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Researchers at the University of East Anglia are launching a new study to see how sleep can help stroke recovery.

They will investigate whether people’s sleep patterns influence recovery of neuromuscular function – the ability to use weak muscles in the right order and at the right time during movement.

The team are looking for people who have had a stroke to take part, and they hope their findings will reveal how the brain recovers after a stroke.

A stroke happens when the blood supply to part of the brain is cut off, similar a lamisil killing brain cells. Damage to the brain can affect how the body works – and weakness on one side of the body is the most common and well-known effect of stroke. If your muscles are weak, you are likely to have some difficulty moving your limbs and moving around in general. We want to better understand how the brain recovers after a stroke – so we will be investigating how stroke survivors regain movement, and how this is influenced by sleep and time. We hope to find out more about sleep patterns that are beneficial for movement recovery after stroke.”

Lead Researcher Prof Valerie Pomeroy, UEA’s School of Health Sciences.

The team are looking for people in the region who have had a stroke to take part in the study. Participants will undertake measures of daily activity, sleep and movement.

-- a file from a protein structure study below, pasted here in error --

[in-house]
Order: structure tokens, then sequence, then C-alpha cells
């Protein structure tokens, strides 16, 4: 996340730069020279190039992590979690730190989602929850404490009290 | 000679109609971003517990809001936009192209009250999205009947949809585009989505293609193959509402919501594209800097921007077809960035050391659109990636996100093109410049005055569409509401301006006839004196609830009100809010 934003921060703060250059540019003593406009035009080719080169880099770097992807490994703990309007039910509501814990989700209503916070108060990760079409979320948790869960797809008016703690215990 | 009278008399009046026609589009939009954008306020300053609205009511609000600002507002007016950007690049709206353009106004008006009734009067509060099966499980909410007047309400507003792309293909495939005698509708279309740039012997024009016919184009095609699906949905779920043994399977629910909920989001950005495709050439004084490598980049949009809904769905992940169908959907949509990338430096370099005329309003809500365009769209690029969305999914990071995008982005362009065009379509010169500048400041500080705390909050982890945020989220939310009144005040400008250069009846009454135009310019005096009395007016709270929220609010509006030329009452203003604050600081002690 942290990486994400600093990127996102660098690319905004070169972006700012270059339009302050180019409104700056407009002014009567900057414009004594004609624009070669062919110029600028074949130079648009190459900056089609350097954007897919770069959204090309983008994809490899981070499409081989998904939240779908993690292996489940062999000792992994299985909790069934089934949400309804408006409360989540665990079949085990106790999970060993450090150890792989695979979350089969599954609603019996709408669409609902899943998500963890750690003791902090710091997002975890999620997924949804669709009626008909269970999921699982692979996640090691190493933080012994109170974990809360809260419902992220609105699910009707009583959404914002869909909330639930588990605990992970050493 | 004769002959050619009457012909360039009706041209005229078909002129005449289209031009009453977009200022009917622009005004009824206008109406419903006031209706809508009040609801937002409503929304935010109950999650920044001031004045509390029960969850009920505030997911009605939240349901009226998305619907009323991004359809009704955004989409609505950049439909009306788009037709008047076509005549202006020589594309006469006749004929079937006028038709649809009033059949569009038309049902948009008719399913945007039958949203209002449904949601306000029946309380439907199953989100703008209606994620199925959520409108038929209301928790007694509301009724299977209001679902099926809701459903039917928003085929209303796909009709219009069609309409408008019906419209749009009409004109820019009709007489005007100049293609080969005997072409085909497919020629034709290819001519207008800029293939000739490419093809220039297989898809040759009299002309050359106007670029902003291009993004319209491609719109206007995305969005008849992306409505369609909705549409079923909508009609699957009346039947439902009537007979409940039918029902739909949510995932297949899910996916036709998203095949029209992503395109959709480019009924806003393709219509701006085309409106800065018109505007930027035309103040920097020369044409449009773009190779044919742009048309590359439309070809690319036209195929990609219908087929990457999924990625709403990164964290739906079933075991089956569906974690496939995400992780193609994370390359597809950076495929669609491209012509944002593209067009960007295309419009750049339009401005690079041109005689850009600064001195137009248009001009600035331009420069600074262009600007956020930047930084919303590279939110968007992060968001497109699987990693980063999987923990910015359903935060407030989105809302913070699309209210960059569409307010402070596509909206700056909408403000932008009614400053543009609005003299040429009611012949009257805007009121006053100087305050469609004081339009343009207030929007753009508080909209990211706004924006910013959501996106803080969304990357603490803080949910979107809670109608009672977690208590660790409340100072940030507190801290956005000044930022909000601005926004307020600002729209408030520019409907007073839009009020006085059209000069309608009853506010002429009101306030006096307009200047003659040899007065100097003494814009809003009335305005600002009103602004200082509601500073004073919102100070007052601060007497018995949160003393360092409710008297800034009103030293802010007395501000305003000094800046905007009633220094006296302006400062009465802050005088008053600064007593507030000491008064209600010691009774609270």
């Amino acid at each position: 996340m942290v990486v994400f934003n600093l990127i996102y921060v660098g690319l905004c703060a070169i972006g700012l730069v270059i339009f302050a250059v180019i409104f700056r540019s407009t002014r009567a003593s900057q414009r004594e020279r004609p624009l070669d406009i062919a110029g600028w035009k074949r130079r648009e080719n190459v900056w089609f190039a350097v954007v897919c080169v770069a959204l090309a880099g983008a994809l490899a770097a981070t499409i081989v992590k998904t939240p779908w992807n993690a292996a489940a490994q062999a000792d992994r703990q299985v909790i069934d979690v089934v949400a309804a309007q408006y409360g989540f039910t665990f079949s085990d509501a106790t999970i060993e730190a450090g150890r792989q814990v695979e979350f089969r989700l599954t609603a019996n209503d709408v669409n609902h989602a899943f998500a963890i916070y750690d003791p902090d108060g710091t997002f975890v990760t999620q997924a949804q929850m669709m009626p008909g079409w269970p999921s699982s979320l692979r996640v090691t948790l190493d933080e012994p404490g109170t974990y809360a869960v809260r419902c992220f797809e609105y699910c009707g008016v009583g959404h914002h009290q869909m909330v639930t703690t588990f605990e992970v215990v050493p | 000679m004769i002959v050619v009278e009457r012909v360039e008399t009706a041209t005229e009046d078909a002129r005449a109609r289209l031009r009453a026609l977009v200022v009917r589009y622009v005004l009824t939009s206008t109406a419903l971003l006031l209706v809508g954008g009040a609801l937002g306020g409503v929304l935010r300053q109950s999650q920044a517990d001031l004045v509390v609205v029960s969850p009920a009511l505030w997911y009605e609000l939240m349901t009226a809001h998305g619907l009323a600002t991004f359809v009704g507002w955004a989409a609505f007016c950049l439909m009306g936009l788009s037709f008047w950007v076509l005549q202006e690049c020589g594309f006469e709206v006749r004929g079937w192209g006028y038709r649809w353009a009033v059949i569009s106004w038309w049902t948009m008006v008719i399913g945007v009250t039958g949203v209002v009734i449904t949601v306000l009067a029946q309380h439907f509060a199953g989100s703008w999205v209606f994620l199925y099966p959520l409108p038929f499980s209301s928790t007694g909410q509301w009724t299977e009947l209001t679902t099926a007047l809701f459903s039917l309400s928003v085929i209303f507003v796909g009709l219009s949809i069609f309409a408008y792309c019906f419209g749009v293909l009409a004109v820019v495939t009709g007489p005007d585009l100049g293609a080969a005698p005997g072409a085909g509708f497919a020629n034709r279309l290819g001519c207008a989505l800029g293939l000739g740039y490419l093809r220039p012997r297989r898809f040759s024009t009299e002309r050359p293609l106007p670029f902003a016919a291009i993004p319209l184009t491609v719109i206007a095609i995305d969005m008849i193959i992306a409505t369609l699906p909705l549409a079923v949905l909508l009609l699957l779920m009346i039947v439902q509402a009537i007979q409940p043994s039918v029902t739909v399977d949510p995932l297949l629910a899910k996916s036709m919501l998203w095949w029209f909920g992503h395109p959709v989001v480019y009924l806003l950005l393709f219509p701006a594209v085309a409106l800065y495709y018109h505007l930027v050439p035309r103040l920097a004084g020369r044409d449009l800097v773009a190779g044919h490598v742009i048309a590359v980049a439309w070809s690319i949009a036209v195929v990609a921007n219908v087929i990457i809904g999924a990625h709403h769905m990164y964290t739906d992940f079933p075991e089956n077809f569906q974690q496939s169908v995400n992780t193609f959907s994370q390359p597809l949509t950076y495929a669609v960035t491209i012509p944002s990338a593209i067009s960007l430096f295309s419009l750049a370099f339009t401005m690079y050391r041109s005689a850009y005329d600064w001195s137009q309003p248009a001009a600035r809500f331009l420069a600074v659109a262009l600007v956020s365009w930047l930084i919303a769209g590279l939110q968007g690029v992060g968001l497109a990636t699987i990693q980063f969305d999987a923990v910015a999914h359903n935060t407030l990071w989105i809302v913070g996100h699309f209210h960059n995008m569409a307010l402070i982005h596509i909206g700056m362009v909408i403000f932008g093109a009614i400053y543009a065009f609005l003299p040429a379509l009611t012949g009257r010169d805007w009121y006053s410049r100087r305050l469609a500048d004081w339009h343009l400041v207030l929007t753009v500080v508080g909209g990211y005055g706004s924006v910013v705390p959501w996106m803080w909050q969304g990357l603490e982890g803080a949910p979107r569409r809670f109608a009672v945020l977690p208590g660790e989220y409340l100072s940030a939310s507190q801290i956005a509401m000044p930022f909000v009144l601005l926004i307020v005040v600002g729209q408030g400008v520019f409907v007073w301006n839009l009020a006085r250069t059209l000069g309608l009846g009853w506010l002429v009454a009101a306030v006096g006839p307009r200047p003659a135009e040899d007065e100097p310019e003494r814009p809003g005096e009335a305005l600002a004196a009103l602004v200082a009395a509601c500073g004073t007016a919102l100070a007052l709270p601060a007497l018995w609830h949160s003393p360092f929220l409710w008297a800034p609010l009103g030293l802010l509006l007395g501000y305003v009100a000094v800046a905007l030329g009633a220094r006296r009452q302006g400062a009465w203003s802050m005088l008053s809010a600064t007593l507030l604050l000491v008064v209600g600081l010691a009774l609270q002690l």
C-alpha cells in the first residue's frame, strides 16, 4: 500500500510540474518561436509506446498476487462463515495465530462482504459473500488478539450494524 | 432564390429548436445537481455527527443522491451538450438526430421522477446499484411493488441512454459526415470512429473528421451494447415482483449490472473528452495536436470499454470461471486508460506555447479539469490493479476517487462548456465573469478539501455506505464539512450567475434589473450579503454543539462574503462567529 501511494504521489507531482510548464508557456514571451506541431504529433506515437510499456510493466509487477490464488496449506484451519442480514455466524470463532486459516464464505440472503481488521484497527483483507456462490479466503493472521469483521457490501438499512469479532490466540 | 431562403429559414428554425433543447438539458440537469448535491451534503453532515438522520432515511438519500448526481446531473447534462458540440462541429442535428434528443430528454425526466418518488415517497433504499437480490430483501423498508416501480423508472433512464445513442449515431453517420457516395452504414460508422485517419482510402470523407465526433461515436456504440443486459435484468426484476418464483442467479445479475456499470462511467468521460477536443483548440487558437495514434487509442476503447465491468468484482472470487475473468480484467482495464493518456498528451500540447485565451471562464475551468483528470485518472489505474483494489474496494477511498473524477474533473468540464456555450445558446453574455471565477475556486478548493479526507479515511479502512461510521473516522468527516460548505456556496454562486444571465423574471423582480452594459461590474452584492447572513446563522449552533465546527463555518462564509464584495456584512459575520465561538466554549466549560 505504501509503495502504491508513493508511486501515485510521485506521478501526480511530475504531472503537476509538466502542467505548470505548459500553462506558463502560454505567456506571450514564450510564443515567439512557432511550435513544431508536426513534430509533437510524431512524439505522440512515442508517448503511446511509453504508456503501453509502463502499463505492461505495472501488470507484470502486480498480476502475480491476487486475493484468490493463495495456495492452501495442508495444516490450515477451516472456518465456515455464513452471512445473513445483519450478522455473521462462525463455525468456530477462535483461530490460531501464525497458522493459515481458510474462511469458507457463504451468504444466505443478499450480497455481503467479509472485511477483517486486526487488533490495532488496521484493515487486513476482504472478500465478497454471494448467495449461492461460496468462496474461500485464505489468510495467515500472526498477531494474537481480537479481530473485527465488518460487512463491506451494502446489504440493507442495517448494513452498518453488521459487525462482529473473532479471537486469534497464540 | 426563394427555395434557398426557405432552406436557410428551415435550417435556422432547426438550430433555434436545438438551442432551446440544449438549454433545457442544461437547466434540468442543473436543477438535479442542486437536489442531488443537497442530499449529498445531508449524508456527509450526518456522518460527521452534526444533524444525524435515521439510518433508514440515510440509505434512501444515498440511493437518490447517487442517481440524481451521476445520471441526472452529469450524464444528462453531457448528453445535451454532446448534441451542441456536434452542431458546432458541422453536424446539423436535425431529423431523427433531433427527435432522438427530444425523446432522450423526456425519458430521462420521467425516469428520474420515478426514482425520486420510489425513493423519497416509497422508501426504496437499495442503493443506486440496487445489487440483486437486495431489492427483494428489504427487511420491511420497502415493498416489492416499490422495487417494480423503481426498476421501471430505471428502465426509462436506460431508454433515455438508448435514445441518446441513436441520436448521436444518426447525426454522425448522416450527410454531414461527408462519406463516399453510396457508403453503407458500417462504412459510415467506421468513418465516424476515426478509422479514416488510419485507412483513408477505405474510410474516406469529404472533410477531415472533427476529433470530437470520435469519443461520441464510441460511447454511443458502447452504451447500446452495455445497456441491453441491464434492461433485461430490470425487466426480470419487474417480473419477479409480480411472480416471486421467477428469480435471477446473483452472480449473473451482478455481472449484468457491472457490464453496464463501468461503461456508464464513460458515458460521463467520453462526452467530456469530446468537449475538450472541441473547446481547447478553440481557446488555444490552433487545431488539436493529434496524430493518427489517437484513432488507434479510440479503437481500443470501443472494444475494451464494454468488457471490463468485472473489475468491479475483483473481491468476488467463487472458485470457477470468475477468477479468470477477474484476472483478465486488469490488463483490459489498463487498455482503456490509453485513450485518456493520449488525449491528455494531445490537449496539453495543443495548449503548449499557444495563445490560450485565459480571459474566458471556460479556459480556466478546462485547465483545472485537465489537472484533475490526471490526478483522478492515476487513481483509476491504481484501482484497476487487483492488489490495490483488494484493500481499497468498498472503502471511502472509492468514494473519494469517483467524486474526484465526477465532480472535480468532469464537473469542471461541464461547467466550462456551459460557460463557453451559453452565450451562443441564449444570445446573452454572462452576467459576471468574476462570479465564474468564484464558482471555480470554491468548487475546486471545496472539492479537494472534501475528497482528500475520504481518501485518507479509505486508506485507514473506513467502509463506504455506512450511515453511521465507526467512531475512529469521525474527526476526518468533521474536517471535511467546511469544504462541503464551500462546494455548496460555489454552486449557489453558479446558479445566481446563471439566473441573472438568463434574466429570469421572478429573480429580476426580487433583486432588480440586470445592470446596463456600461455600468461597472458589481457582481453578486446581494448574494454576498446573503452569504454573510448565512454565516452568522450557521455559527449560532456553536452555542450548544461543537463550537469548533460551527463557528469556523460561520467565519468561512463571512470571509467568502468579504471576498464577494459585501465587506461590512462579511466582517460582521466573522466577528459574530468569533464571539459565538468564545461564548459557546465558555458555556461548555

The project will involve measuring people’s movement using small sensors placed on the skin’s surface that record natural muscle activity whilst they carry out a daily task – picking up a telephone.

Participants will be asked to attend two visits at UEA. These visits normally require one and a half to two hours each. During the visits participants will undertake the movement measures and complete questionnaires about how they sleep. 

In-between visits, participants will wear a motion watch on each wrist for seven days to measure their everyday activity at home.

Prof Pomeroy said: “There is strong evidence that physiotherapy improves the ability of people to move and be independent after a stroke.  But at six months after stroke many people remain unable to produce the movement needed for everyday activity such as answering a telephone. 

“We are undertaking this study to understand more about whether this situation could be improved by using interventions to change a patient’s sleep pattern and thus improve recovery of movement ability.”

Source:

University of East Anglia

Posted in: Medical Research News | Medical Condition News | Disease/Infection News

Tags: Blood, Brain, Muscle, Physiotherapy, Skin, Sleep, Stroke

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